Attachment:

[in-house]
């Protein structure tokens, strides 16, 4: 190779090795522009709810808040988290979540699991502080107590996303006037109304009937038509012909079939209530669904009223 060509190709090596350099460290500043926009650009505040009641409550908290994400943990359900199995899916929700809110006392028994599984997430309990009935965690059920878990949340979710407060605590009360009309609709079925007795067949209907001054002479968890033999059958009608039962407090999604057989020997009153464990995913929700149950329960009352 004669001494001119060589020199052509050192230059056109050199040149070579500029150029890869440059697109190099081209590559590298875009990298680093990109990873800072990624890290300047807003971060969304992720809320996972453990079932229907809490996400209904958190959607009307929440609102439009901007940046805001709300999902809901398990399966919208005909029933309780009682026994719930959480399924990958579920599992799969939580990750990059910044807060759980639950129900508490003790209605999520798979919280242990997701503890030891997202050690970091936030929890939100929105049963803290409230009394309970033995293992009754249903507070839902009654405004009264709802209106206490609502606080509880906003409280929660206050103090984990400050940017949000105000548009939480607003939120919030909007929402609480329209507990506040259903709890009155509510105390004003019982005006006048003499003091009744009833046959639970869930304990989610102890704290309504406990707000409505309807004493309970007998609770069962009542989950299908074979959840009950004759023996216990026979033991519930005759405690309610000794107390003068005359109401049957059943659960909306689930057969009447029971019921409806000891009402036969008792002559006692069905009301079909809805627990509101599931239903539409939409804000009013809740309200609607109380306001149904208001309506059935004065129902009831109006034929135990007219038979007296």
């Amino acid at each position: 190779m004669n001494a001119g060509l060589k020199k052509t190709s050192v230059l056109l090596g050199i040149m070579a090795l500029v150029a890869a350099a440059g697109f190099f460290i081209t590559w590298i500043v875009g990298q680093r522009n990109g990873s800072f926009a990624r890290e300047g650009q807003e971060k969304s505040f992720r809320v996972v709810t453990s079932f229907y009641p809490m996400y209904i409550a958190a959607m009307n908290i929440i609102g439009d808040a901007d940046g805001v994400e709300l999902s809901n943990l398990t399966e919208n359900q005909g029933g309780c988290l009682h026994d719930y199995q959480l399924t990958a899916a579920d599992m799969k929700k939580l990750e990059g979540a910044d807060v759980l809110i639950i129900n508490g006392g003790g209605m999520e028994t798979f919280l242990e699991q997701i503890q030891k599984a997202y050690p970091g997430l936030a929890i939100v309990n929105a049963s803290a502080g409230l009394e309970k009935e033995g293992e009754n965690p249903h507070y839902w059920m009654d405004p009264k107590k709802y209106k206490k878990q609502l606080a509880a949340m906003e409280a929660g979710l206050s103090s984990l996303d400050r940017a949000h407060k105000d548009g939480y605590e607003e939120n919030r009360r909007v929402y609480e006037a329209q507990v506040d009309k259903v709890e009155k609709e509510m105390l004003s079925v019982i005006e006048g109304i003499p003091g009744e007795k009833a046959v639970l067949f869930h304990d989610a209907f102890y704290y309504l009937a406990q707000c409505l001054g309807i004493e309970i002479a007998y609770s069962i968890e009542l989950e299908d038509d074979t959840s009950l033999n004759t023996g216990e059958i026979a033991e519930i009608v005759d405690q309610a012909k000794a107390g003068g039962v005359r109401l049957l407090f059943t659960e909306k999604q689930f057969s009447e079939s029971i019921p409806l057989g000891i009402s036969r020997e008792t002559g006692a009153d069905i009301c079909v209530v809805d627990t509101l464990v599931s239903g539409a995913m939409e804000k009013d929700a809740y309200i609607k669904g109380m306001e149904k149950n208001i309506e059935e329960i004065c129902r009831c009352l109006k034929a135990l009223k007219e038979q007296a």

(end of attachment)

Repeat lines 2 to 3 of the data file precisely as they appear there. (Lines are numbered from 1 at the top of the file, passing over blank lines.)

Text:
């Protein structure tokens, strides 16, 4: 190779090795522009709810808040988290979540699991502080107590996303006037109304009937038509012909079939209530669904009223 060509190709090596350099460290500043926009650009505040009641409550908290994400943990359900199995899916929700809110006392028994599984997430309990009935965690059920878990949340979710407060605590009360009309609709079925007795067949209907001054002479968890033999059958009608039962407090999604057989020997009153464990995913929700149950329960009352 004669001494001119060589020199052509050192230059056109050199040149070579500029150029890869440059697109190099081209590559590298875009990298680093990109990873800072990624890290300047807003971060969304992720809320996972453990079932229907809490996400209904958190959607009307929440609102439009901007940046805001709300999902809901398990399966919208005909029933309780009682026994719930959480399924990958579920599992799969939580990750990059910044807060759980639950129900508490003790209605999520798979919280242990997701503890030891997202050690970091936030929890939100929105049963803290409230009394309970033995293992009754249903507070839902009654405004009264709802209106206490609502606080509880906003409280929660206050103090984990400050940017949000105000548009939480607003939120919030909007929402609480329209507990506040259903709890009155509510105390004003019982005006006048003499003091009744009833046959639970869930304990989610102890704290309504406990707000409505309807004493309970007998609770069962009542989950299908074979959840009950004759023996216990026979033991519930005759405690309610000794107390003068005359109401049957059943659960909306689930057969009447029971019921409806000891009402036969008792002559006692069905009301079909809805627990509101599931239903539409939409804000009013809740309200609607109380306001149904208001309506059935004065129902009831109006034929135990007219038979007296």
């Amino acid at each position: 190779m004669n001494a001119g060509l060589k020199k052509t190709s050192v230059l056109l090596g050199i040149m070579a090795l500029v150029a890869a350099a440059g697109f190099f460290i081209t590559w590298i500043v875009g990298q680093r522009n990109g990873s800072f926009a990624r890290e300047g650009q807003e971060k969304s505040f992720r809320v996972v709810t453990s079932f229907y009641p809490m996400y209904i409550a958190a959607m009307n908290i929440i609102g439009d808040a901007d940046g805001v994400e709300l999902s809901n943990l398990t399966e919208n359900q005909g029933g309780c988290l009682h026994d719930y199995q959480l399924t990958a899916a579920d599992m799969k929700k939580l990750e990059g979540a910044d807060v759980l809110i639950i129900n508490g006392g003790g209605m999520e028994t798979f919280l242990e699991q997701i503890q030891k599984a997202y050690p970091g997430l936030a929890i939100v309990n929105a049963s803290a502080g409230l009394e309970k009935e033995g293992e009754n965690p249903h507070y839902w059920m009654d405004p009264k107590k709802y209106k206490k878990q609502l606080a509880a949340m906003e409280a929660g979710l206050s103090s984990l996303d400050r940017a949000h407060k105000d548009g939480y605590e607003e939120n919030r009360r909007v929402y609480e006037a329209q507990v506040d009309k259903v709890e009155k609709e509510m105390l004003s079925v019982i005006e006048g109304i003499p003091g009744e007795k009833a046959v639970l067949f869930h304990d989610a209907f102890y704290y309504l009937a406990q707000c409505l001054g309807i004493e309970i002479a007998y609770s069962i968890e009542l989950e299908d038509d074979t959840s009950l033999n004759t023996g216990e059958i026979a033991e519930i009608v005759d405690q309610a012909k000794a107390g003068g039962v005359r109401l049957l407090f059943t659960e909306k999604q689930f057969s009447e079939s029971i019921p409806l057989g000891i009402s036969r020997e008792t002559g006692a009153d069905i009301c079909v209530v809805d627990t509101l464990v599931s239903g539409a995913m939409e804000k009013d929700a809740y309200i609607k669904g109380m306001e149904k149950n208001i309506e059935e329960i004065c129902r009831c009352l109006k034929a135990l009223k007219e038979q007296a």